That's not really what I argued. In fact, it's close to the opposite of what I've argued. When you learn programming, there's relatively little repetition. Once you learn what a function is and how to make a recursive one, you don't need to learn it again. You do need to use it. The people who most espouse repetition will do that by making people write twenty recursive functions, but that's not really efficient. Instead, have them write a few recursive functions until they understand what recursion means. Then give them actual problems where recursion can solve the problem and see how they deal with it. It's sort of repetitive in the sense that they're using things they learned before, but it's new tasks which don't take the form of a litany of exercises. This is better than the exercise method because it makes the student think through the solution, whereas exercises already tell them what the solution will be and they just have to do implementation steps. Those teachers who use repetition in a way I dislike tend to focus on basic things and force a "really firm understanding" of those things. Unfortunately, in my experience, that translates as a "really good understanding of how to answer the test question". It results in people using similar code to things they've seen before without understanding why they're doing it; it worked before, so it will work here, and it probably does, but that's because the problem they're working on is limited and performance isn't critical.
Practice isn't repetition and repetition isn't practice. You can repeat an action and memorize results without getting better at it if you're repeating something which doesn't require enough lateral thinking. You can practice by doing a lot of different things, therefore understanding multiple options for completing a task, which involves doing a similar thing but relatively little repetition.
You're making a false distinction between repetition and practice. If you're teaching people to do long multiplication you don't do it by making them repeat the same multiplication again and again, which would allow them to simply memorise it: you do it by giving them different ones, so they can practice. They have to learn the x*y tables for x,y in [1,9] by rote to be reasonably quick but beyond that you're giving them an endless series of new problems to solve.
You them make another false distinction (or perhaps you are just confused, I can't tell). You wrote:
The people who most espouse repetition will do that by making people write twenty recursive functions, but that's not really efficient. Instead, have them write a few recursive functions until they understand what recursion means.
Having them write a few recursive functions until they understand what recursion means is the whole point: no-one is suggesting that there is some magic fixed number (twenty) of such functions everyone needs to write, rather that they should keep practicing until they really grok the technique, however long that takes. And in particular, until you really grok recursion don't start trying to understand how to turn recursion into iteration via continuation-passing because you'll just end up un a hopeless mess.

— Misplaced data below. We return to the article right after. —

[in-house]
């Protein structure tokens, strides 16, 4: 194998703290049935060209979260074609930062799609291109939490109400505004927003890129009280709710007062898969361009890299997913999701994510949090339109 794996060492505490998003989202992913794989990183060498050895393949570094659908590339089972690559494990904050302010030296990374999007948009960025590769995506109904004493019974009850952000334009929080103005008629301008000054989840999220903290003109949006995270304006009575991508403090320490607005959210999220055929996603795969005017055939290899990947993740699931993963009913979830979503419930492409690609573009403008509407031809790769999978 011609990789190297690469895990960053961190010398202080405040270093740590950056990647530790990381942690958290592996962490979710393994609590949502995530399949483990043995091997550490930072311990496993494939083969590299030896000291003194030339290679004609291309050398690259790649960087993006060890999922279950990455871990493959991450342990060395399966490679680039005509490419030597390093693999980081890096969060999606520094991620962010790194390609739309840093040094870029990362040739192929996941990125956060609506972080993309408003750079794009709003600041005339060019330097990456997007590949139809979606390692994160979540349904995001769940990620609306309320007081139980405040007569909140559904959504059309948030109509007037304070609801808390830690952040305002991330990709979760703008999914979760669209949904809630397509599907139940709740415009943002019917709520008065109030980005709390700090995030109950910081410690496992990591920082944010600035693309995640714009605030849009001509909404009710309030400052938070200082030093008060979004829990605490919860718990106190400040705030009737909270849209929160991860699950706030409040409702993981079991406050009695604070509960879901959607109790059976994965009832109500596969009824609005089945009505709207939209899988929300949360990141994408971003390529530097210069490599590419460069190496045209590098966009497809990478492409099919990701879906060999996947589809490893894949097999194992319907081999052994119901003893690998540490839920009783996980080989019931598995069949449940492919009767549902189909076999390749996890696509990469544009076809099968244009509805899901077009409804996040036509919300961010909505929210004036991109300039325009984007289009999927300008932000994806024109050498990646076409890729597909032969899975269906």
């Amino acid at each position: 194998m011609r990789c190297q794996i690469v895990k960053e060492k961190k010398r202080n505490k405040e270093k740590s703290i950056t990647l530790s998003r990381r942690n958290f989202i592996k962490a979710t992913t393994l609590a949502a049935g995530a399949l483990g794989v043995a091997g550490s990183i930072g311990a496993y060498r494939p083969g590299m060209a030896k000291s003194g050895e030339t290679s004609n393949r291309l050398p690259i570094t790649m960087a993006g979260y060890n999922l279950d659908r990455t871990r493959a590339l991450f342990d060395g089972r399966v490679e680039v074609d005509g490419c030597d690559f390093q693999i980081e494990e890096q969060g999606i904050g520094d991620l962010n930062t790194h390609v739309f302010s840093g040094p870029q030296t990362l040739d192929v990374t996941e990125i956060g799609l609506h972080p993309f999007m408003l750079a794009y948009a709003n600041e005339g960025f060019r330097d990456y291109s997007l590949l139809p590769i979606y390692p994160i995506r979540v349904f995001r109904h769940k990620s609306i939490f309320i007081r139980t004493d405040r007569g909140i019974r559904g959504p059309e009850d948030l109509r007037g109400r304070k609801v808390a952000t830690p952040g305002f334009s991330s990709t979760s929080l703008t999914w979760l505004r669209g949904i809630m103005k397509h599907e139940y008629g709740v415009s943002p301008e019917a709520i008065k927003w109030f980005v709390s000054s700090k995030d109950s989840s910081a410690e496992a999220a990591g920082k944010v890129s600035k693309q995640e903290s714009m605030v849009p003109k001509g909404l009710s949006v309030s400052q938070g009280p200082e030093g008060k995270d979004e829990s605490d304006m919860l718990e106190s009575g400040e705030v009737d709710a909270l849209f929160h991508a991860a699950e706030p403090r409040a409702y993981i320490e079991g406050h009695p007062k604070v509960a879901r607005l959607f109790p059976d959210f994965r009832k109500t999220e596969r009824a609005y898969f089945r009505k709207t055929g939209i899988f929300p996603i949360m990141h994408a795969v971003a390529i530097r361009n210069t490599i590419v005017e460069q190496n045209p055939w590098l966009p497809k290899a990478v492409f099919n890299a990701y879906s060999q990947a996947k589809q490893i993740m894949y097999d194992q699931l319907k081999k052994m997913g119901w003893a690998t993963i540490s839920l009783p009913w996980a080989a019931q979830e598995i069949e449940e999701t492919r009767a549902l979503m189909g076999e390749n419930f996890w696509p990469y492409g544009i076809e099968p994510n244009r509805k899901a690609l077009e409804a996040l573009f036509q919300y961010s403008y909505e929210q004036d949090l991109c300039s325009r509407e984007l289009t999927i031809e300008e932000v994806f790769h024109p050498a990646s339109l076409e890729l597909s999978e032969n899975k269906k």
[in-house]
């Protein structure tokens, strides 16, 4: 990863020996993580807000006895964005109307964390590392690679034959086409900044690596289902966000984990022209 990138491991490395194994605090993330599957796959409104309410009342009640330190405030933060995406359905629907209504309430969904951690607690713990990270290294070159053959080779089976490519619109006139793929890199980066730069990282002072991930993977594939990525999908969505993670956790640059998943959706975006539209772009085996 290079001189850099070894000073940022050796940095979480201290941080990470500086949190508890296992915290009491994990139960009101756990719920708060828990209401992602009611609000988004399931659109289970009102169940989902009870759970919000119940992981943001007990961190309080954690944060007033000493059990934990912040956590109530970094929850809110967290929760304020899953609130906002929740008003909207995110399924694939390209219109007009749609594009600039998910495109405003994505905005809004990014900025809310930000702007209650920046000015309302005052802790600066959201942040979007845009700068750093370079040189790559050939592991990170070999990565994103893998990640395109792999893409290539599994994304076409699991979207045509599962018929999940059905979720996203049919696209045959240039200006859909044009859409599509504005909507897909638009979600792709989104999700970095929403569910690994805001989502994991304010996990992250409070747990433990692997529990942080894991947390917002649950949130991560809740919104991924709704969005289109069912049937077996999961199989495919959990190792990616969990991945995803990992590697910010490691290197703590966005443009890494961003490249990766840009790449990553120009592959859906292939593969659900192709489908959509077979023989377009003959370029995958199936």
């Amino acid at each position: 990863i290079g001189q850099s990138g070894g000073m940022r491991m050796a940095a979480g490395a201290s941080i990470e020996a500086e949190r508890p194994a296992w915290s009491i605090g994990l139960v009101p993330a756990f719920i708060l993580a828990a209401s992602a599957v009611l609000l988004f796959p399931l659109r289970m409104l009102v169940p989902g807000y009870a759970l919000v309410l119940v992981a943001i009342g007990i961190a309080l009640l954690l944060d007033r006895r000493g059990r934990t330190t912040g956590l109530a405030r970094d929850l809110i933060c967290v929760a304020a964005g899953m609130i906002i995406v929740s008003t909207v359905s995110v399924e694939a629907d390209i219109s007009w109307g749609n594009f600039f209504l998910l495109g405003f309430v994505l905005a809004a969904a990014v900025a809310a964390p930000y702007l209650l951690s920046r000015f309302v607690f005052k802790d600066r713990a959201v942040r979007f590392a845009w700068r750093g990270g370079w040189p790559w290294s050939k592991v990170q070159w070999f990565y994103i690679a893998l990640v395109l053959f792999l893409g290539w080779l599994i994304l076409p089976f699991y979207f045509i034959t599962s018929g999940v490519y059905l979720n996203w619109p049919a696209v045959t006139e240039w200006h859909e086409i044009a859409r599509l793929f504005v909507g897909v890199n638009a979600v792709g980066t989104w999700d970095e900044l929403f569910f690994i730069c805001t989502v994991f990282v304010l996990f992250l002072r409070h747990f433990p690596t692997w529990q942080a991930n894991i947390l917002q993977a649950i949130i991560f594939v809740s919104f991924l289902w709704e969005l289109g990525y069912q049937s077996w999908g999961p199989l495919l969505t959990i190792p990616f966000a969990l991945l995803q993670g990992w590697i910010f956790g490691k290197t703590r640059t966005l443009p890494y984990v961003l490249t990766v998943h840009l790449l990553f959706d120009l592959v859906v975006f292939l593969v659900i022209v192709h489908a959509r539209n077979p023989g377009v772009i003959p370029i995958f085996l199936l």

My guess is that for the average programmer the number they need to write until they really understand what recursion means is a lot more than twenty though. I suspect that a huge proportion of programmers never really understand them. I probably only do because I write in left-field languages.
Anyway, I suspect there's more heat than light here now, so I'll stop here.
What you're talking about is muscle memory. In this case, you're training your body to go through the basic motions so that it comes naturally. For physical activities and especially sports, that is important, but to turn it around, what happens when you need to learn new stroke techniques like fading or drawing around the dogleg? At some point, you're going to have to move on to the more advanced stuff that also includes tactically deciding on the specific stroke and strength you need.
Meanwhile, mental activities can only be helped by rote to a limited extent. Once you get the basics down, it's time to move on to the next thing: preferably using what you just learned in a new way. You see, the Japanese and the like are sticklers for routine; they tend to do well in hum-drum, by-the-book stuff, but have difficulty when it comes to thinking outside the box.
Meanwhile, mental activities can only be helped by rote to a limited extent.
But some basics have to be learned by rote as without those basics you can't reliably move on to the next thing.
And yes, you are completely correct that Japanese (and most other Asians) have serious difficulties when it comes to thinking outside the box. Once during a conversion I did some on the fly programming with two Japanese colleagues (over from Tokyo HQ) watching to correct a minor problem and they didn't understand how I could do it so quickly. In their experience the (in my eyes minor) problem would have required at least a week of study to understand while I produced working code within the hour. After I had shown them, they could understand it (they said), but they weren't capable of reproducing it. But as the results were completely satisfactory, they were satisfied everything was done right.